Transitioning to the Myopia Control Era

CooperVision’s new data from the world’s longest-running contact lens study may mark a turning point in the fight against myopia.

With the inexorable rise of myopia, the stigma around glasses has largely disappeared in our modern world. But the glitz of increasingly fashionable eyewear and high-tech contact lenses is just a distraction from a glaring truth – dealing with myopia has largely meant mitigating its effects instead of dealing with the underlying condition.

CooperVision (California, USA) believes this era is over. In a presentation of data from one of the worlds longest-running contact lens studies, the company’s optometrists presented a bevy of data on their myopia-busting MiSight® contact lenses at the 2022 Asia-Pacific Myopia Management Symposium (APMMS) at the Park Royal Collection Marina Bay in Singapore.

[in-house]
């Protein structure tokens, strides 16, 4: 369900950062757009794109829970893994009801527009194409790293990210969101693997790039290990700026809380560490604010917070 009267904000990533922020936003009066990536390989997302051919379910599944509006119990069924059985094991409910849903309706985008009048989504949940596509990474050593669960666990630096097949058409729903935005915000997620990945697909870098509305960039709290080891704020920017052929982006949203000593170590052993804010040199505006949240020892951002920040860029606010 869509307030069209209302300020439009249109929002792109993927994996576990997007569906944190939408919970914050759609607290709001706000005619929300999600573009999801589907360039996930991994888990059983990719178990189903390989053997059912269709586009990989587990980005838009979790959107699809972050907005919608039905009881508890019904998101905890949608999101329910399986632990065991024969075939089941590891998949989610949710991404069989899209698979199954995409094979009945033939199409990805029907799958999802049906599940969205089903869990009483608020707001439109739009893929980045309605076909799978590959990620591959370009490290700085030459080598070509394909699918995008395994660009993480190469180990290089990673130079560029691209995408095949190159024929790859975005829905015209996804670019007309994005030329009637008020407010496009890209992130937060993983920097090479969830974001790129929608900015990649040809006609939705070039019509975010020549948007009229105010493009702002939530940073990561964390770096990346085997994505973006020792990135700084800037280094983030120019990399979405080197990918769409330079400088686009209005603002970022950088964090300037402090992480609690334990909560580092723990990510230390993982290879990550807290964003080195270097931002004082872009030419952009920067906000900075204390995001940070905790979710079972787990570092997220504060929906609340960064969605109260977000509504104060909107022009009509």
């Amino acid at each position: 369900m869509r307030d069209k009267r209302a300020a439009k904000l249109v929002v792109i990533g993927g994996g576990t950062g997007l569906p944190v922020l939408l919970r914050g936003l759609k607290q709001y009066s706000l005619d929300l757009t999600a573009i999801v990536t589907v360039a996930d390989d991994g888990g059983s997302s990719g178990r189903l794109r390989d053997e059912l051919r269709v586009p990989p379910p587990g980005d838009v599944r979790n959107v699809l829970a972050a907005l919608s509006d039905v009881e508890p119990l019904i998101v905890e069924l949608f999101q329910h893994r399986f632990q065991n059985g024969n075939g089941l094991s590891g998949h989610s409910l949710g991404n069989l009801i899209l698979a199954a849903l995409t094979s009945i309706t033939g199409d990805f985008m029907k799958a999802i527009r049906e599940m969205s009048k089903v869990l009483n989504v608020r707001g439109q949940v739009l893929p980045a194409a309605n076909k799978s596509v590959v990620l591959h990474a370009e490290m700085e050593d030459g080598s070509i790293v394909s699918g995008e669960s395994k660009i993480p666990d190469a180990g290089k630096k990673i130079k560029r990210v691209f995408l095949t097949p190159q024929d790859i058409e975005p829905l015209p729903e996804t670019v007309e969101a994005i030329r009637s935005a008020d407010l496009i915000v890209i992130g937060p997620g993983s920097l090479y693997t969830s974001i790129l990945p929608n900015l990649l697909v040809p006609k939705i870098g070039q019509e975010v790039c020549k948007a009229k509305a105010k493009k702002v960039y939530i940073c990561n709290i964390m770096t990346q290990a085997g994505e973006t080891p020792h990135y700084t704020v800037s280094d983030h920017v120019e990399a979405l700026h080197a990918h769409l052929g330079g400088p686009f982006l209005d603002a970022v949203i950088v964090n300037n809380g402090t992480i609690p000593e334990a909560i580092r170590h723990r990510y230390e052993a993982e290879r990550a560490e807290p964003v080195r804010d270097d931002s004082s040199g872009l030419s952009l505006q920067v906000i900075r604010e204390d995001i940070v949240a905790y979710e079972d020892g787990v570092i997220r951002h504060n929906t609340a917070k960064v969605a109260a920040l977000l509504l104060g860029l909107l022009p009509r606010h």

In an hour-long presentation at the event, sponsored by CooperVision and the Singapore National Eye Centre (SNEC), Mrs. Elizabeth Lumb, director of global professional affairs in myopia management at CooperVision and Mr. Paul Chamberlain, director of research programs at CooperVision, claimed that a monumental shift is upon us. They believe that the days of cowering in fear and putting out fires after myopia has done its destructive deeds are over, and the dawn of myopia control is here.

Myopia go go?

If it all sounds grandiose – this idea of taming myopia before it becomes a full-grown monster – that’s only because it is. Eyeglasses have been around for centuries, and myopia has become a burden that we have simply learned to tolerate. But Mrs. Lumb thinks those days are behind us. “Correcting children with single vision glasses should no longer be the first line of treatment,” she stated. “We should be thinking much more along the lines of making myopia control the standard of care.”